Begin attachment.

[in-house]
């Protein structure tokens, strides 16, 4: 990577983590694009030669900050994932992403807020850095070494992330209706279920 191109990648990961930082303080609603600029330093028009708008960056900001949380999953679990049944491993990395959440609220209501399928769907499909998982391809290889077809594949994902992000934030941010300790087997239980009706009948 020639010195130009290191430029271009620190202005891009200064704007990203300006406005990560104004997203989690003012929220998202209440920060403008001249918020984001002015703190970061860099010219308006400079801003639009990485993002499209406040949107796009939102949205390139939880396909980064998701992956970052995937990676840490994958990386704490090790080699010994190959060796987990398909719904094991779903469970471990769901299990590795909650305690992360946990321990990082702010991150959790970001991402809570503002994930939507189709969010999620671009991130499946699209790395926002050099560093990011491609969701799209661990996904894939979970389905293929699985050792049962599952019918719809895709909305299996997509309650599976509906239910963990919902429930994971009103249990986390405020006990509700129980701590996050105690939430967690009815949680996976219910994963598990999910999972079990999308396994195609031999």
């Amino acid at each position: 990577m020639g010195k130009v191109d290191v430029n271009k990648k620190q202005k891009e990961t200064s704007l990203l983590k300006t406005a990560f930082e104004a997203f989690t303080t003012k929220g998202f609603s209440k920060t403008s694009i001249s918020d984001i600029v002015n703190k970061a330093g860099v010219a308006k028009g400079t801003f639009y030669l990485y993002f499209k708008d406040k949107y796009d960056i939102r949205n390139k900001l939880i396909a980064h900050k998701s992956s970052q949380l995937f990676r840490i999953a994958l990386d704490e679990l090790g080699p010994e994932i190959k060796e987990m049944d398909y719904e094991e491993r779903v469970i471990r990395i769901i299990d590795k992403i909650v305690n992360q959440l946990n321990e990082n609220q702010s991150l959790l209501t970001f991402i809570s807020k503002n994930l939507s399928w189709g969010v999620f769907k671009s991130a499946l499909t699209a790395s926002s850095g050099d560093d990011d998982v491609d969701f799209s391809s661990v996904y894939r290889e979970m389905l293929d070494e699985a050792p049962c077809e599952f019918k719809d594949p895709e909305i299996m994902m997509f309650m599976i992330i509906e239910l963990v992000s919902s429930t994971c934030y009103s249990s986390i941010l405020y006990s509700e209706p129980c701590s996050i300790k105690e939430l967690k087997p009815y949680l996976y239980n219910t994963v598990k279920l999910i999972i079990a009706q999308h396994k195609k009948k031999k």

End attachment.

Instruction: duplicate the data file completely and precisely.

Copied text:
[in-house]
């Protein structure tokens, strides 16, 4: 990577983590694009030669900050994932992403807020850095070494992330209706279920 191109990648990961930082303080609603600029330093028009708008960056900001949380999953679990049944491993990395959440609220209501399928769907499909998982391809290889077809594949994902992000934030941010300790087997239980009706009948 020639010195130009290191430029271009620190202005891009200064704007990203300006406005990560104004997203989690003012929220998202209440920060403008001249918020984001002015703190970061860099010219308006400079801003639009990485993002499209406040949107796009939102949205390139939880396909980064998701992956970052995937990676840490994958990386704490090790080699010994190959060796987990398909719904094991779903469970471990769901299990590795909650305690992360946990321990990082702010991150959790970001991402809570503002994930939507189709969010999620671009991130499946699209790395926002050099560093990011491609969701799209661990996904894939979970389905293929699985050792049962599952019918719809895709909305299996997509309650599976509906239910963990919902429930994971009103249990986390405020006990509700129980701590996050105690939430967690009815949680996976219910994963598990999910999972079990999308396994195609031999």
């Amino acid at each position: 990577m020639g010195k130009v191109d290191v430029n271009k990648k620190q202005k891009e990961t200064s704007l990203l983590k300006t406005a990560f930082e104004a997203f989690t303080t003012k929220g998202f609603s209440k920060t403008s694009i001249s918020d984001i600029v002015n703190k970061a330093g860099v010219a308006k028009g400079t801003f639009y030669l990485y993002f499209k708008d406040k949107y796009d960056i939102r949205n390139k900001l939880i396909a980064h900050k998701s992956s970052q949380l995937f990676r840490i999953a994958l990386d704490e679990l090790g080699p010994e994932i190959k060796e987990m049944d398909y719904e094991e491993r779903v469970i471990r990395i769901i299990d590795k992403i909650v305690n992360q959440l946990n321990e990082n609220q702010s991150l959790l209501t970001f991402i809570s807020k503002n994930l939507s399928w189709g969010v999620f769907k671009s991130a499946l499909t699209a790395s926002s850095g050099d560093d990011d998982v491609d969701f799209s391809s661990v996904y894939r290889e979970m389905l293929d070494e699985a050792p049962c077809e599952f019918k719809d594949p895709e909305i299996m994902m997509f309650m599976i992330i509906e239910l963990v992000s919902s429930t994971c934030y009103s249990s986390i941010l405020y006990s509700e209706p129980c701590s996050i300790k105690e939430l967690k087997p009815y949680l996976y239980n219910t994963v598990k279920l999910i999972i079990a009706q999308h396994k195609k009948k031999k």